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Bouncing beads outwit Feynman
ScienceNews    Share    Share on FacebookTwitterShare on LinkedinE-mail article
Researchers have built a machine that harnesses energy from the random motion of bouncing beads to perform work. The machine, a modified re-creation of a system dreamt up nearly a century ago in a captivating thought experiment, dances around physicist Richard Feynman’s dictum that work can’t be extracted from such a system. More

Bursting bubbles cascade on camera
Physics World    Share    Share on FacebookTwitterShare on LinkedinE-mail article
Researchers have used a high-speed camera to watch the bursting behavior of bubbles lying on the surface of a glass slide -- and found they burst in a cascade that produces increasingly smaller bubbles and eventually jets of liquid. The study, carried out by Jacy Bird and colleagues at Harvard University, could help to improve processes used to make foamy materials. It could also boost our understanding of how ocean bubbles inject aerosols into the atmosphere. More

Fusion facility sparks budget battle
MSNBC    Share    Share on FacebookTwitterShare on LinkedinE-mail article
A funding battle is brewing in Europe over a $20 billion experiment to crack the puzzle of commercializing nuclear fusion -- the process that powers the sun. The European Union's executive arm is trying to coordinate an extra contribution of $1.7 billion in 2012-2013 from EU member countries, whose finances have been crippled by the economic crisis. More

Many solar system comets may have been swiped from other stars
Scientific American    Share    Share on FacebookTwitterShare on LinkedinE-mail article
Comets are usually thought of as icy, dusty emissaries from the deepest reaches of the solar system. But according to a new simulation, many of them could have originated somewhere even more exotic -- in budding planetary systems around other stars. More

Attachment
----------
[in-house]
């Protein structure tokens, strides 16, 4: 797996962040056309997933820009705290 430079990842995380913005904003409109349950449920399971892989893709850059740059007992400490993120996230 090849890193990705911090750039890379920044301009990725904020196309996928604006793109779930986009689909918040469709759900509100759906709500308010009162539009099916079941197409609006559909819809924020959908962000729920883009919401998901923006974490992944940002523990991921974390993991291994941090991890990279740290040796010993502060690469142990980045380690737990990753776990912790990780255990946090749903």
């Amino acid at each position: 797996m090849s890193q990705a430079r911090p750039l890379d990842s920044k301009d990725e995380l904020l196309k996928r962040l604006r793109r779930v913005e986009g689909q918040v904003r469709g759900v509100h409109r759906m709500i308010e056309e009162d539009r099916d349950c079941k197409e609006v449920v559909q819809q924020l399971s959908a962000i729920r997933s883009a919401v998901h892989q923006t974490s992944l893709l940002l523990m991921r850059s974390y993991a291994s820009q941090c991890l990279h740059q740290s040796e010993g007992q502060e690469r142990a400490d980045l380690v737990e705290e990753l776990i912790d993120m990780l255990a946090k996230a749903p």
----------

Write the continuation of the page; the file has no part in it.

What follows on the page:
AFM tip 'writes' graphene nanowires
Physics World    Share    Share on FacebookTwitterShare on LinkedinE-mail article
A simple one-step process to create nanometer-sized circuits from graphene has been developed by researchers in the U.S. and France. The new technique involves "writing" electrically conducting nanowires onto graphene oxide using a tiny heated tip and could be ideal for making flexible electronic devices. More


Aperture 0.25" X 0.45" (6.3mm X 11.4mm) or 0.34" (8.7mm) Dia Can be stopped in the "ON" or "OFF" position
Accepts external clock input
Phase locking to an external input
A BOXED chopper optional
Integrated IR EMITTER (BLACK BODY) optional

Used in instruments and portable systems in industrial, scientific, medical, aerospace and military applications worldwide.

LEDs may put lasers out of quantum computing business
Ars Technica    Share    Share on FacebookTwitterShare on LinkedinE-mail article
Quantum computers scarcely exist yet, but scientists have already begun working on shrinking them down by creating smaller components. A group of researchers have devised a way to use an LED to generate the entangled photon pairs needed for quantum teleportation, computing, and encryption. While the LED is not quite as reliable as lasers, its smaller footprint should help make quantum applications a bit more practical. More

Did a 'sleeper' field awake to expand the universe?
NewScientist    Share    Share on FacebookTwitterShare on LinkedinE-mail article
It's the ultimate sleeper agent. An energy field lurking inactive since the big bang might now be causing the expansion of the universe to accelerate.  More

The Los Angeles Times    Share    Share on FacebookTwitterShare on LinkedinE-mail article
We fret about airport scanners, power lines, cell phones and even microwaves. It's true that we get too much radiation. But it's not from those sources -- it's from too many medical tests. More


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